The Theme of Hamlet: Revenge

Only available on StudyMode
  • Download(s) : 434
  • Published : September 23, 2011
Open Document
Text Preview
Mahatma Gandhi once said “an eye for an eye makes the world blind.” This quote quite simply means revenge, or getting even, makes losers of us all; obviously condemning revenge. In Hamlet, William Shakespeare portrays this topic in a similar way, indicating strong disapproval of vengeance. This play opens with Hamlet discovering that the death of his father (and King) was done by his uncle who remarried the Queen (Hamlet’s mother) and took the crown of Denmark. Hamlet wants revenge, but first needs proof that it was definitely Claudius. In finding proof, Hamlet angers Laertes who ends up seeking revenge on Hamlet while Fortinbras is seeking revenge on all of Denmark. Eventually, Claudius and Laertes formulate a plan to kill Hamlet, but all three, and more, end up dead leaving Fortinbras with the crown of Denmark. This plot, from beginning to end, was carried by revenge from mainly Fortinbras, Laertes, and of course, Hamlet. The play has a dismal ending and as it revolved around revenge, one can deduce that the theme was condemning revenge, specifically that the revenge will most likely result in bad situations and unfortunate circumstances. The genre of Hamlet, while obviously a tragedy, is often specified further as a revenge tragedy. Revenge, according to the University of California, Santa Cruz, is a “cancer of the mind and soul,” and this Shakespearean play supports this. A tragedy is defined as when “a character undergoes suffrage or downfall” (Goldey). In Hamlet, this suffrage and downfall is caused by revenge. Revenge tragedies that were “extremely popular in the Elizabethan and Jacobean theatre” require the “completion of an act of violence in response to an original affront” (Stott). With this being said, the main plot of this play is Hamlet trying to complete the act of killing Claudius in response to Claudius’ original act of killing King Hamlet. Additionally, we know this play ends in a “blood bath” (Barnaby) and we know from Andrew Stott that...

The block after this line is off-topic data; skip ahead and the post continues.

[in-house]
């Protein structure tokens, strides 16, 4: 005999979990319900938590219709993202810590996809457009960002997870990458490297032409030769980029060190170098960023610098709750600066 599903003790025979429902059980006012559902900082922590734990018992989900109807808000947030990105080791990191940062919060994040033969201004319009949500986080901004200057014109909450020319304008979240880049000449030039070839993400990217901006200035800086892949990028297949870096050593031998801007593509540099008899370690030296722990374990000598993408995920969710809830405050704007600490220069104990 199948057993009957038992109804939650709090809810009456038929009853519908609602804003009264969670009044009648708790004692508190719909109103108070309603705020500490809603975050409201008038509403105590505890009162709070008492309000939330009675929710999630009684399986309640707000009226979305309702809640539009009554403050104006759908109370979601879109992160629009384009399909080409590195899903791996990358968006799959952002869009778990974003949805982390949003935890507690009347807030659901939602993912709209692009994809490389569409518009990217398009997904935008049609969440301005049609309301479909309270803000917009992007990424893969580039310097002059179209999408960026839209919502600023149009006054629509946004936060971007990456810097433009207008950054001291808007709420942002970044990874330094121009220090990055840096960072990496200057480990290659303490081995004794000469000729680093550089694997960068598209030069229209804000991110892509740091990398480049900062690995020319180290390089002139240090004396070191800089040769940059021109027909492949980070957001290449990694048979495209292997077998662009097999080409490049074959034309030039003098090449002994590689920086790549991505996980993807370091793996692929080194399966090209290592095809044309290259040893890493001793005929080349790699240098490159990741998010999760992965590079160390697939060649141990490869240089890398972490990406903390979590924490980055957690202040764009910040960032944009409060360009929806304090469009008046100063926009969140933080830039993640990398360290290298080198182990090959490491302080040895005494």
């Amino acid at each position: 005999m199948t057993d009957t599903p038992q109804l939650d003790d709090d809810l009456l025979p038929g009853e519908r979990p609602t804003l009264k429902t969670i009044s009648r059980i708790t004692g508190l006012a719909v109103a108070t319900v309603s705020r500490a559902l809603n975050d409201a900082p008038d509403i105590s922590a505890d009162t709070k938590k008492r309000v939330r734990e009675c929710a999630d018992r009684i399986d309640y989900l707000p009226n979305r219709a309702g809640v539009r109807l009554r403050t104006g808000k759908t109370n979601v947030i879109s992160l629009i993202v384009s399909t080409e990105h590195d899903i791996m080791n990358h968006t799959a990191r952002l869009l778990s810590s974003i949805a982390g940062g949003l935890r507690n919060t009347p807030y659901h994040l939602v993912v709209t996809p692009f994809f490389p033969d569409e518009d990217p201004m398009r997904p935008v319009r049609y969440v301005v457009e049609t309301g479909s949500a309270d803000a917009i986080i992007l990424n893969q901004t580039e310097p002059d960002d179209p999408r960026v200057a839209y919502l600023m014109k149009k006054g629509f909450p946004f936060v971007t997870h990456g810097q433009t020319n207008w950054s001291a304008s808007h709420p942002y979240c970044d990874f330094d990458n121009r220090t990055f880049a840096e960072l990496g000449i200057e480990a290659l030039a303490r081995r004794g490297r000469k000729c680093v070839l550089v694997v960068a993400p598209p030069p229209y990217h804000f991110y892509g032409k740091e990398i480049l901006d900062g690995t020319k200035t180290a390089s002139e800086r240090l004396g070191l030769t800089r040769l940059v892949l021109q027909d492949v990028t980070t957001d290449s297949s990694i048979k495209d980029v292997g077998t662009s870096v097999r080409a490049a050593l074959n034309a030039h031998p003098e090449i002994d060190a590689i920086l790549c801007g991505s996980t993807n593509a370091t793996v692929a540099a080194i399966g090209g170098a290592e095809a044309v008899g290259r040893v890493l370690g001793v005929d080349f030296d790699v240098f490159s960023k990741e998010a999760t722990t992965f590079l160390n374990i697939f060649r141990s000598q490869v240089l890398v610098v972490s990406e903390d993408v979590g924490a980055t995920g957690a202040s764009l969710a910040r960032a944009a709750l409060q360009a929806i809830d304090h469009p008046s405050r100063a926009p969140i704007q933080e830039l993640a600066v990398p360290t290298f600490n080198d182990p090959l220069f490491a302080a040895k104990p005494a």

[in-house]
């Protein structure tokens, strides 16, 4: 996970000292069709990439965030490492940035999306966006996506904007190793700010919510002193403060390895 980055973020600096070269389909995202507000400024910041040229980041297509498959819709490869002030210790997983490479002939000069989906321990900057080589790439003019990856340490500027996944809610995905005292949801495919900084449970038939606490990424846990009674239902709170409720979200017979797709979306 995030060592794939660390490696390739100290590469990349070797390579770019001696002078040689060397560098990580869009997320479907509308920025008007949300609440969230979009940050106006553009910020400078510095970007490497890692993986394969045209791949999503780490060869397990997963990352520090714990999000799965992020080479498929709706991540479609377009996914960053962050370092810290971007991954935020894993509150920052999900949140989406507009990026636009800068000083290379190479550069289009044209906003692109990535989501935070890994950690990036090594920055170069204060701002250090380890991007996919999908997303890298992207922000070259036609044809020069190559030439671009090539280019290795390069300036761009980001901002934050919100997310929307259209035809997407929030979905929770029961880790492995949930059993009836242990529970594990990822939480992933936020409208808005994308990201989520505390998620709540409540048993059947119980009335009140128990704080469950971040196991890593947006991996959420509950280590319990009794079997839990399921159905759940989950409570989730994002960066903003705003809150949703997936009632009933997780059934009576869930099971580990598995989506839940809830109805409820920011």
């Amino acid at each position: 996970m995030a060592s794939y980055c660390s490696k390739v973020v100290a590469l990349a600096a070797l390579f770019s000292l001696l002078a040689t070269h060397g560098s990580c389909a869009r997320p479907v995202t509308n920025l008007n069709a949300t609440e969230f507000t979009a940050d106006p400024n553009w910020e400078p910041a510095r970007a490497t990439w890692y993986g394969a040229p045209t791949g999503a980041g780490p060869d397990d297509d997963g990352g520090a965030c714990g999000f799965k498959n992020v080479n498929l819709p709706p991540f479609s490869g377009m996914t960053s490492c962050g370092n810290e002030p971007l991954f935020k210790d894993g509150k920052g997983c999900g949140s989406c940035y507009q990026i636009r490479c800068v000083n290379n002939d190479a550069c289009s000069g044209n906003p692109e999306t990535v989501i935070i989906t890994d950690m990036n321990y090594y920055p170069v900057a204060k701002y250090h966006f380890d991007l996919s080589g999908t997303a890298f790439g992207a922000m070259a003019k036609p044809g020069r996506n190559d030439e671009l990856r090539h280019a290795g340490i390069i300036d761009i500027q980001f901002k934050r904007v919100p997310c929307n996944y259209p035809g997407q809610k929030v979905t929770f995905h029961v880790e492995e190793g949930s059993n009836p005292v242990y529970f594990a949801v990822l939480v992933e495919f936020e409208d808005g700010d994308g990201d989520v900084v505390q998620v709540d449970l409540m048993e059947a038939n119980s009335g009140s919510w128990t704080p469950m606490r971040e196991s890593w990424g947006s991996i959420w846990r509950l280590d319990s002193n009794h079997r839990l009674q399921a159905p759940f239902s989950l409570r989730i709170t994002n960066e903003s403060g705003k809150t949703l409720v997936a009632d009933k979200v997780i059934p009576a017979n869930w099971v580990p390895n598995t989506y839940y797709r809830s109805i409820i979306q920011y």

tracking img